Our colleagues from other countries broadly accept this. Any animosity is directed at those British MEPs (UKIP and some Conservatives) who led the charge to Brexit, and especially to those who still want to use their position to rubbish the EU or even disrupt it. Most British MEPs do not fall into that category. And our colleagues largely understand that we are acting in good faith.  After all, we don’t represent the UK government, we act as representatives elected (proportionally) in our regional constituencies (by voters not exclusively British), using our judgement and expertise to do what we think is right.

So much of our time follows the daily pattern of most MEPs; parliamentary committee meetings, debates in Parliament and political Group meetings (groups in the European Parliament are international alliances of parties of similar political views; the UK Labour Party is a member of the Socialist and Democratic Group). In all these arenas there are negotiations on compromises; within our Group, between Groups or between Parliament and Council. Some of the most influential MEPs are skilled negotiators.

But Brexit inevitably creeps in, with the UK government still unable, two years after the referendum, to define its opening position in the negotiations on what a future post-Brexit relationship between Britain and the EU would look like. New costs, new problems and new divisions are arising every week, and public opinion is not rallying behind the result of the referendum, as had been expected, but now moving toward a new “people’s vote” on the final Brexit deal.

This blog piece on the importance of honouring Black Europe was written by guest writers from ENAR

21 May is World Day for Cultural Diversity. Yet the European institutions are still struggling to include the estimated 60 million ethnic and religious minorities living in the European Union, even though they are based in Brussels, a cosmopolitan city where 182 nationalities coexist.

It is therefore fitting that this day comes just a few days after the EU hosted its first ever People of African Descent Week in the European Parliament, co-organised by the European Parliament Anti-Racism and Diversity Intergroup, the Transatlantic Minority Political Leadership Conference, the European Network Against Racism (ENAR) and Each One Teach One (EOTO). This landmark event titled Honouring Black Europe, was dedicated to the Black European experience; the contributions Black people have made in Europe now and throughout history, but also the ongoing realities of racism, discrimination and violence they face.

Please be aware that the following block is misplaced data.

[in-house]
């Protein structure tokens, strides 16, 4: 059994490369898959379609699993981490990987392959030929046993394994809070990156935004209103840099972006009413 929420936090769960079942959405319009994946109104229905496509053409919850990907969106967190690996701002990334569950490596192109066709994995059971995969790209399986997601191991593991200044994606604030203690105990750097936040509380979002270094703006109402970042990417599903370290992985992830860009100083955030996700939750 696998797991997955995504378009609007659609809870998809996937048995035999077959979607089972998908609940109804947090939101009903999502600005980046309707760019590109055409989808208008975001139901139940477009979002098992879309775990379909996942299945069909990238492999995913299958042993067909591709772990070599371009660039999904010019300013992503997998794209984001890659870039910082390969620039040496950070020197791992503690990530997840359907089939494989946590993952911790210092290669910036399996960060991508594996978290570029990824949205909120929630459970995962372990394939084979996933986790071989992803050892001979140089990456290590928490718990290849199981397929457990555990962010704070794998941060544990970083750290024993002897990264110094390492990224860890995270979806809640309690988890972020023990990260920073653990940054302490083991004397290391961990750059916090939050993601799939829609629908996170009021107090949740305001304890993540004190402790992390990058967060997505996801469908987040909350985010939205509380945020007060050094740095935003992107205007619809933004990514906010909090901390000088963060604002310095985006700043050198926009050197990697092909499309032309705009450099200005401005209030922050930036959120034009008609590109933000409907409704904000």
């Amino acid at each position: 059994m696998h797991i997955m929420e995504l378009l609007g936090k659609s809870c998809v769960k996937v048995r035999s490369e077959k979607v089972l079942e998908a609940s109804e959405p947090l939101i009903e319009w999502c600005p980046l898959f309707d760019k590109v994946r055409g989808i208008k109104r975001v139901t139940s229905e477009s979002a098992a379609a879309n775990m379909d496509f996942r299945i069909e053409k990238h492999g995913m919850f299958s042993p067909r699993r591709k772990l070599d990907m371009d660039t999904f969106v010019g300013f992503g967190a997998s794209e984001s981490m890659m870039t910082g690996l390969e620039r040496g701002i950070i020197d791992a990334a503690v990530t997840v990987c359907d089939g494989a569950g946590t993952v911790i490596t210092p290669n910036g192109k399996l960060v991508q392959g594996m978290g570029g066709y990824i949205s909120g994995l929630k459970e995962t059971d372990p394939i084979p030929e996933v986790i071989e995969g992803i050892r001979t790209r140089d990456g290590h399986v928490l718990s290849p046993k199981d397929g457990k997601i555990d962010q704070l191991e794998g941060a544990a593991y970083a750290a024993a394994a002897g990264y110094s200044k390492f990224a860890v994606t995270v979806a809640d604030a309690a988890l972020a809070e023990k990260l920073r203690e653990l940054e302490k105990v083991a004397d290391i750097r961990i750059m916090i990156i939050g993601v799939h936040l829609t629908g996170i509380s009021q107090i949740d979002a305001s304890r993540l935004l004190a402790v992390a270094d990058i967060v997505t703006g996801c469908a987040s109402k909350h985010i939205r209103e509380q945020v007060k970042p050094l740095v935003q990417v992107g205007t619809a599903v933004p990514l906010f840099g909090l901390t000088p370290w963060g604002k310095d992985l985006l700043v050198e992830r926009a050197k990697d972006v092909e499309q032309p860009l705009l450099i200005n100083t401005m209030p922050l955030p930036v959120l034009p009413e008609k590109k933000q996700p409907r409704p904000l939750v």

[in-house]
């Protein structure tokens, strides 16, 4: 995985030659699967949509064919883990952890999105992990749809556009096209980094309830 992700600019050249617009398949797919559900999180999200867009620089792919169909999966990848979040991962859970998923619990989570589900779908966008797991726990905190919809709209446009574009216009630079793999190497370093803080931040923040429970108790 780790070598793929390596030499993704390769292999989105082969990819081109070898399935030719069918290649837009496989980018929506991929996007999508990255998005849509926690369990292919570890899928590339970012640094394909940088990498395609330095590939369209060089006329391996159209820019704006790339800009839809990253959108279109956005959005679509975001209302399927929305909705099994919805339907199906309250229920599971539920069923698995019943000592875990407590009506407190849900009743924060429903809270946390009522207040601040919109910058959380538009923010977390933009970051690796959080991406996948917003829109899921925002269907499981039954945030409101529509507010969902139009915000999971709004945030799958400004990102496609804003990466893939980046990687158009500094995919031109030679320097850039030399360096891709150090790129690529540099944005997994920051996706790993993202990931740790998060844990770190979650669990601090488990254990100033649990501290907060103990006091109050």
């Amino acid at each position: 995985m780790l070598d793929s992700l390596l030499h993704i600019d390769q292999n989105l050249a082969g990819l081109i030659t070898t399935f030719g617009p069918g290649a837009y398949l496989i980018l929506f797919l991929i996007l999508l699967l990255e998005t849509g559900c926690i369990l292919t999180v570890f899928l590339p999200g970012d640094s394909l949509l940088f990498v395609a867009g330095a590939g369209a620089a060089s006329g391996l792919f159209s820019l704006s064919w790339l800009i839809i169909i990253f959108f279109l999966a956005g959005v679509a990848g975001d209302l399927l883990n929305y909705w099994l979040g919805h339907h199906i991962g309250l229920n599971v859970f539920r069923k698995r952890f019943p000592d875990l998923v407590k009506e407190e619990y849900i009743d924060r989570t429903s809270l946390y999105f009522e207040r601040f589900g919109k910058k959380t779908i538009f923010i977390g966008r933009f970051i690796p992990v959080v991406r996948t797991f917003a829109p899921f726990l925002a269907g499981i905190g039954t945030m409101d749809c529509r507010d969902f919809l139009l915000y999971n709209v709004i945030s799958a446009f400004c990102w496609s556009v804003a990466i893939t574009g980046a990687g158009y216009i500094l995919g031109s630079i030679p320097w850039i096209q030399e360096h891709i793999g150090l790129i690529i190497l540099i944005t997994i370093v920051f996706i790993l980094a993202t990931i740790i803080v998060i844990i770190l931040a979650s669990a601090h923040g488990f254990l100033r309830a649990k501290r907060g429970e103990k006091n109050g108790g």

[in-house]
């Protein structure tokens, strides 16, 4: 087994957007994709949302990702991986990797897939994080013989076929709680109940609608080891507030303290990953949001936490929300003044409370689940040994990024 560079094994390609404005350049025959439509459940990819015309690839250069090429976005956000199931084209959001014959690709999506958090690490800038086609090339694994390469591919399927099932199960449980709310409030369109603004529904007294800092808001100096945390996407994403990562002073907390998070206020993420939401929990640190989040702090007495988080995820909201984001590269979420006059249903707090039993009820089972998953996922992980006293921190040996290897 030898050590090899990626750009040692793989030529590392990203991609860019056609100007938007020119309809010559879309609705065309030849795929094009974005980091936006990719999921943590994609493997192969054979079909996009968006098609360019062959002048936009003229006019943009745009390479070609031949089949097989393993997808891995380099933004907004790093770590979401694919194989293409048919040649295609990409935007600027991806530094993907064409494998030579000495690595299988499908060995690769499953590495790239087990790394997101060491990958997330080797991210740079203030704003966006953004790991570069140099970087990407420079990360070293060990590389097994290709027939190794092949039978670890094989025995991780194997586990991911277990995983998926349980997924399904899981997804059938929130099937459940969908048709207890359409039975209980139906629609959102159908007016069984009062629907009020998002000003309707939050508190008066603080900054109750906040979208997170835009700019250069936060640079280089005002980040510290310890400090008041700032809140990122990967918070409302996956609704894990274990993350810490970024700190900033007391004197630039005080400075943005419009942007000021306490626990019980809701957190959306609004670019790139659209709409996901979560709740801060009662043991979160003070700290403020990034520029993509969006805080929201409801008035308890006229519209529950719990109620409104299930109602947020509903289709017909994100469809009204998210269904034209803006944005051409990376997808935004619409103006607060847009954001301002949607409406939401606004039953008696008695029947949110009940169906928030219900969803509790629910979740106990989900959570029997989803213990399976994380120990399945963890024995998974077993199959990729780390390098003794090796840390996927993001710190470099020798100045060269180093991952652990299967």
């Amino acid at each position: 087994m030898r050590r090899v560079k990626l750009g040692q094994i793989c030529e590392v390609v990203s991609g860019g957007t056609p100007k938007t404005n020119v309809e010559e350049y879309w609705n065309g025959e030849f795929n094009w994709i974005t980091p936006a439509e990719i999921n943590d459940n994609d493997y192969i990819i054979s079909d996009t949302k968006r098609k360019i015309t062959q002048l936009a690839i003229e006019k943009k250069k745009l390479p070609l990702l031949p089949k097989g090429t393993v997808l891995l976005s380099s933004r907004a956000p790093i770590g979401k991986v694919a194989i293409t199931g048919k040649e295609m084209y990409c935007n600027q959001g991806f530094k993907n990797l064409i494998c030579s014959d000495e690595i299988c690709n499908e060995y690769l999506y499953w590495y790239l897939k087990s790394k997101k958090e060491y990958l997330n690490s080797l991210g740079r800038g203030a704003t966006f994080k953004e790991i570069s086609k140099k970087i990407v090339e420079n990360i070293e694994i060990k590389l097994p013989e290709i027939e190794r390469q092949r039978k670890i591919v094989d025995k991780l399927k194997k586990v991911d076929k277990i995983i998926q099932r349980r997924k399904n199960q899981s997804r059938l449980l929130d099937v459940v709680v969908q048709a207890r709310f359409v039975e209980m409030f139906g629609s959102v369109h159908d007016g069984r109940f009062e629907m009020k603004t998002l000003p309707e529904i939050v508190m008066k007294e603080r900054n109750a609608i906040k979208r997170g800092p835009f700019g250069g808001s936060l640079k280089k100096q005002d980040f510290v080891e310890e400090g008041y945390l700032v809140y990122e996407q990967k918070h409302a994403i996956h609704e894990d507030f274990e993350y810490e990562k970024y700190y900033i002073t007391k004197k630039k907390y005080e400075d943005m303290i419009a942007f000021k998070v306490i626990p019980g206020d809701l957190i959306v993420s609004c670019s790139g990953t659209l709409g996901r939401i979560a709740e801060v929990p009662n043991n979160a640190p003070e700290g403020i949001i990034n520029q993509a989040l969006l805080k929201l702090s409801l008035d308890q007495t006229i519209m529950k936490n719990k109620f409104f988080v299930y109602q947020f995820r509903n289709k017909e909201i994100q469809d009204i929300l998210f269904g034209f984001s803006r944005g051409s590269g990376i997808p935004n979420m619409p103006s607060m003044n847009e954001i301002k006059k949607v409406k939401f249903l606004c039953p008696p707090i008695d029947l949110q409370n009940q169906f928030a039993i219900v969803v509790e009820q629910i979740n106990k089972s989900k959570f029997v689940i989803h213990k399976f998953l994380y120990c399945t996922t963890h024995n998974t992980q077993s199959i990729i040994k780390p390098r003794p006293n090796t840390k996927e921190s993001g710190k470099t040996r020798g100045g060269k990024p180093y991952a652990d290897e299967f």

There are an estimated 15-20 million people of African descent in Europe and a significant number of Black people have lived in Europe for centuries. This population is heterogeneous and diverse and so are their life realities and experiences, which remain very often invisible.

This week therefore aimed to raise awareness of the history and contributions of Europe’s Black population, in particular in light of the current United Nations International Decade for people of African descent (2015-2024).

Yet these contributions are very seldom recognised and valued – whether it is in media and political discourses or in education curriculum and cultural life. For instance, following World War II, citizens of the British Empire from the Caribbean travelled to the United Kingdom as part of the ‘Windrush Generation’. They became nurses, doctors, teachers, manual workers, cleaners, and drivers and helped to rebuild post-war Britain, contributions which remain unacknowledged today. There have been Black people living and making history in Germany for over 300 years, such as famous Afro-German poet, activist and educator May Ayim. When Black activists – especially women – are visible and vocal, they are exposed to critical levels of orchestrated hatred, such as journalist Rokhaya Diallo in France.

In a context where Black people experience some of the highest rates of discrimination in Europe, valuing these contributions but also recognising Afrophobia – or anti-Black racism – as a specific and structural form of racism is crucial.

In particular, European countries must acknowledge the legacy of the slave trade and colonialism, which led to deeply rooted stereotypes about Black people. These prejudices continue to this day and feed into the collective imagination and traditions such as blackfacing celebrations in several European countries.

Raising awareness of this history starts at school, by better including the teaching of the history of people of African descent in curricula, with a focus on their important contribution to European societies, and removing racist and inaccurate depictions in textbooks. States should also organise events, days of actions (e.g. Black History Month), documentaries, exhibitions at museums and cultural institutions, to promote and increase knowldege on Black history in Europe, and the cultures and heritages of people of African descent. European States should also take steps towards official recognition of histories of enslavement and colonialism and their profound and continuing effect on people of African descent. Such recognition could come in the form of e.g. memorial sites, museums, official apologies to actively contribute to restoring the dignity of victims and their descendants.

In order to truly ‘Honour Black Europe’, the European Union and national governments must recognise racism against Black people as a specific form of racism and address disparities in access to education and employment, increasing levels of hate crime, and violence and discrimination in the criminal justice system.

It’s high time Black people and other people of colour in Europe can be fully part of our society – politically, economically, socially and culturally – and of a shared future where diversity and equal rights are celebrated.